So, I watched the Transportation Committee meeting a couple weeks ago, when my proposed cooperation / partnership with the Parish for constructing a RAB was being introduced on the Agenda. I saw Councilman Lambert still talking about non-valid drainage concerns (ALL concerns were mitigated per approved engineering plans at the more stringent 25 year storm event threshold, and would also comply with the new Fill Ordinance). I saw one family comprise the majority of the people speaking out Against the RAB. Only one other family there was noted to be Against the RAB proposal. That means there were 2 total families against the idea, plus Councilman Lambert, at this meeting in opposition. There was then some mis-information relayed through Councilman Dawson about the costs and right-of-way acquisition needs, some further misinformation about drainage, and then Councilman Lambert “took his stand” and made a motion to deny any partnership plan for traffic improvements at this intersection.

I have been told that Councilman Lambert’s district has not seen a new subdivision development in years, possibly as long as Councilman Lambert has been in office (19 years… and counting?). It seems that everyone in Ascension Parish complains about traffic and drainage, and yet when the Parish is offered a viable solution to these problems in a long-term manner that will help the entire district and Parish for years to come, AND AT POTENTIALLY NO ADDED COST TO THE PARISH, they can’t get out of their own way to get it accomplished.

Here I have a proposed subdivision that (1) Would improve traffic for the entire area, and (2) Can hold MORE water in back flow flooding scenarios than can currently be held on the vacant land that the vocal minority are dead set against seeing be developed. Wouldn’t that extra water storage capacity HELP the district, and the Parish as a whole? The neighboring family to the north ALREADY HAS TO SANDBAG multiple times per year! Councilman Lambert said so himself at the Transportation Committee meeting. My proposed subdivision would ADD WATER STORAGE that could alleviate that routine flooding for them and many others in that area who are fearful of Black Bayou every time it rains. Why wouldn’t someone be willing to explain that to his constituents (or at least be willing to take the time to understand the engineering for himself)? Engineering is based on math and facts, it is not an opinion.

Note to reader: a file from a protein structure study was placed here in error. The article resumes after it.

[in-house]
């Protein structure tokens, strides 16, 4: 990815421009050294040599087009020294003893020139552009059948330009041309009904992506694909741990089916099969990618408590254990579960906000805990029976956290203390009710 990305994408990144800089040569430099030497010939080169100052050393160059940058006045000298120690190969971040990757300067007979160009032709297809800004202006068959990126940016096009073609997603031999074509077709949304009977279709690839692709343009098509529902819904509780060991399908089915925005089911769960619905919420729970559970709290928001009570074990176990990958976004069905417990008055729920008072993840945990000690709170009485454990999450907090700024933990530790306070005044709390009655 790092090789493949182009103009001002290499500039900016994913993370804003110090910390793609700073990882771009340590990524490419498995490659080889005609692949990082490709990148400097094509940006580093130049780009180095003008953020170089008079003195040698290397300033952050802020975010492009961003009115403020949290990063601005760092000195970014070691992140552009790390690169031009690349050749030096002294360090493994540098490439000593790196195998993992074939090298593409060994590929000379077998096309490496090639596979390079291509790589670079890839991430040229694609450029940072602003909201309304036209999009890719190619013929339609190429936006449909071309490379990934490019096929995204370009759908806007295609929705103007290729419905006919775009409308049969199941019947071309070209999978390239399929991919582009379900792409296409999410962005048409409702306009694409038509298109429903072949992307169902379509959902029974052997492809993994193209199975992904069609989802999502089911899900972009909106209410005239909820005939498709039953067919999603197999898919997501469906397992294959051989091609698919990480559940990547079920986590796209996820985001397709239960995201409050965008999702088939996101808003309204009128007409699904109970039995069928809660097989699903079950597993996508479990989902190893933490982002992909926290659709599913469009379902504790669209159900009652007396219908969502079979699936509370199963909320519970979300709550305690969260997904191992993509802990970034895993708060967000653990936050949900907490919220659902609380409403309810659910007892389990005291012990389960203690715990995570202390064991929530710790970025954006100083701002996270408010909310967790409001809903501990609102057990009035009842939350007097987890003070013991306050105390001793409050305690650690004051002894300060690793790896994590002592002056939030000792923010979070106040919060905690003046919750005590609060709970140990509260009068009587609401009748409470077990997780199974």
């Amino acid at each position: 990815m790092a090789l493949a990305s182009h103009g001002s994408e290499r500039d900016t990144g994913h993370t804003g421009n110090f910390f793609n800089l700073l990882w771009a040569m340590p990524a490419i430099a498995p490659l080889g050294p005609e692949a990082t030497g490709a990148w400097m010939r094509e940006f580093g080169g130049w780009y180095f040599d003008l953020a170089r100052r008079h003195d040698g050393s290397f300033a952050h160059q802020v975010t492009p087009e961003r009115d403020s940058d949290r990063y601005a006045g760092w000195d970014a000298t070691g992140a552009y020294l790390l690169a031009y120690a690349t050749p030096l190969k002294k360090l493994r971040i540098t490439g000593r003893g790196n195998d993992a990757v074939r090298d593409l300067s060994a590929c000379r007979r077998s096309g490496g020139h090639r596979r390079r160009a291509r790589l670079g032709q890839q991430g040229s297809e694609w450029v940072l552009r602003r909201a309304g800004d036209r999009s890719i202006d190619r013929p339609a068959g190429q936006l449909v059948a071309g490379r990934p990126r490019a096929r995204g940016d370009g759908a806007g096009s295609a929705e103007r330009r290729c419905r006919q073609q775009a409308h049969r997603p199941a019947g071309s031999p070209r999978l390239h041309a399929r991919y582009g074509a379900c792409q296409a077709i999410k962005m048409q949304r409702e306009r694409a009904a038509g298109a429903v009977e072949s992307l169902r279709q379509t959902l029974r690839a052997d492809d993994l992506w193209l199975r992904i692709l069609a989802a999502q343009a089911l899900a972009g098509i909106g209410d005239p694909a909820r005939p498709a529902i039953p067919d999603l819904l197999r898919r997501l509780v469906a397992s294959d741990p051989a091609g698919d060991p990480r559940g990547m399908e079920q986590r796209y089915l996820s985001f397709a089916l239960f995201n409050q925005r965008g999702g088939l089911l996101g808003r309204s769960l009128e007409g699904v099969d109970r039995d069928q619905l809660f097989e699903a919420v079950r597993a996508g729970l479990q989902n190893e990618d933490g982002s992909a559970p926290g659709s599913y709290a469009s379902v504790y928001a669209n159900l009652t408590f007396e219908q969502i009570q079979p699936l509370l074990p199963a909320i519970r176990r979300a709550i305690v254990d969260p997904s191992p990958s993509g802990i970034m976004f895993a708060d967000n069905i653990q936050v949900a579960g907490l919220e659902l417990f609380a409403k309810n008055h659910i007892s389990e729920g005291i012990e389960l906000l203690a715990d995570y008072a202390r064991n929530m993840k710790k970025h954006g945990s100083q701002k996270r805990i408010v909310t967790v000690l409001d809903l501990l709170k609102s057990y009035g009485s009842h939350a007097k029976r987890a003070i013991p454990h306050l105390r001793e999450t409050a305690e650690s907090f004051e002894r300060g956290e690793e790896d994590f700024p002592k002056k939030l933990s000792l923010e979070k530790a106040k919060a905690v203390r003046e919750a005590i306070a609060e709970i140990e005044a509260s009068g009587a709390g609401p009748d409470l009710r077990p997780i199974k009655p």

Stubbornness and resistance to change has cost the Parish direly needed traffic and drainage improvements for this area. Shortsided political motives have won the day. Specifically, district constituents in Todd Lambert’s district (and as a result, those in neighboring Councilman Benny Johnson’s district) are being deprived of real traffic and drainage infrastructure improvements that could change their lives for the better. And why? Because a few people don’t want to see 105 new lots with new homes and new families move into their area? Are they worried new neighbors and new homes will somehow adversely affect the trailer park at the intersection, or the dozens of poorly maintained properties nearby? Do those concerns really justify major infrastructure improvements for the area?

Will area residents be happy and satisfied with the Roddy Road safety widening while they wait at the antiquated 4-way stop sign on Black Bayou Road everyday for the foreseeable future? Heaven forbid a private entity try to step up with a valid and viable plan to improve the area for everyone, at POTENTIALLY NO COST TO THE PARISH!

Ascension Government officials should have more forethought than this. Ascension Citizens deserve better.


Ross Berthelot